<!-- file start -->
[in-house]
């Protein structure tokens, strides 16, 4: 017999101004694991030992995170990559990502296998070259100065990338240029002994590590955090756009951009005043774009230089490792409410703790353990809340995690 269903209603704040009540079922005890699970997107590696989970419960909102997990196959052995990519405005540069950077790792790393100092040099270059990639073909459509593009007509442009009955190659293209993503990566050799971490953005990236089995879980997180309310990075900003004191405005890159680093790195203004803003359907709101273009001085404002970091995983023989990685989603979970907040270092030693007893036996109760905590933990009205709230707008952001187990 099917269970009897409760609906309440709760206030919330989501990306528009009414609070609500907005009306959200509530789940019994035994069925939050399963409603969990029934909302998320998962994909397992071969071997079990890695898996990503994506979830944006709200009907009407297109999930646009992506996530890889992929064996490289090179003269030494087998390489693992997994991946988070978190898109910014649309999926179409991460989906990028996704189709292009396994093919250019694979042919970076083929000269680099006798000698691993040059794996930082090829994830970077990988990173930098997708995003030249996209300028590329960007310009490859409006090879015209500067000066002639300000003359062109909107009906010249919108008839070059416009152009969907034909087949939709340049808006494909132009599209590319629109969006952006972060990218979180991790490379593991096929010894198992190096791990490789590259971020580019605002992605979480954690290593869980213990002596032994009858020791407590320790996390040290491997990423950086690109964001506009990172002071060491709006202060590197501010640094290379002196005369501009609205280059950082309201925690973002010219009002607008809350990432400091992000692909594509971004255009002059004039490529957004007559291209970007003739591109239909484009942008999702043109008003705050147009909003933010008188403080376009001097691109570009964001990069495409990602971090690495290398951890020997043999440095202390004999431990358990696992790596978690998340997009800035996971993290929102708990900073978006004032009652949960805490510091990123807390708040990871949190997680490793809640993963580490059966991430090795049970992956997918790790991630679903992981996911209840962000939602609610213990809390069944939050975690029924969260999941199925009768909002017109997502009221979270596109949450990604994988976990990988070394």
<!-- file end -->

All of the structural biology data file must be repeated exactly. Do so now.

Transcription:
[in-house]
């Protein structure tokens, strides 16, 4: 017999101004694991030992995170990559990502296998070259100065990338240029002994590590955090756009951009005043774009230089490792409410703790353990809340995690 269903209603704040009540079922005890699970997107590696989970419960909102997990196959052995990519405005540069950077790792790393100092040099270059990639073909459509593009007509442009009955190659293209993503990566050799971490953005990236089995879980997180309310990075900003004191405005890159680093790195203004803003359907709101273009001085404002970091995983023989990685989603979970907040270092030693007893036996109760905590933990009205709230707008952001187990 099917269970009897409760609906309440709760206030919330989501990306528009009414609070609500907005009306959200509530789940019994035994069925939050399963409603969990029934909302998320998962994909397992071969071997079990890695898996990503994506979830944006709200009907009407297109999930646009992506996530890889992929064996490289090179003269030494087998390489693992997994991946988070978190898109910014649309999926179409991460989906990028996704189709292009396994093919250019694979042919970076083929000269680099006798000698691993040059794996930082090829994830970077990988990173930098997708995003030249996209300028590329960007310009490859409006090879015209500067000066002639300000003359062109909107009906010249919108008839070059416009152009969907034909087949939709340049808006494909132009599209590319629109969006952006972060990218979180991790490379593991096929010894198992190096791990490789590259971020580019605002992605979480954690290593869980213990002596032994009858020791407590320790996390040290491997990423950086690109964001506009990172002071060491709006202060590197501010640094290379002196005369501009609205280059950082309201925690973002010219009002607008809350990432400091992000692909594509971004255009002059004039490529957004007559291209970007003739591109239909484009942008999702043109008003705050147009909003933010008188403080376009001097691109570009964001990069495409990602971090690495290398951890020997043999440095202390004999431990358990696992790596978690998340997009800035996971993290929102708990900073978006004032009652949960805490510091990123807390708040990871949190997680490793809640993963580490059966991430090795049970992956997918790790991630679903992981996911209840962000939602609610213990809390069944939050975690029924969260999941199925009768909002017109997502009221979270596109949450990604994988976990990988070394």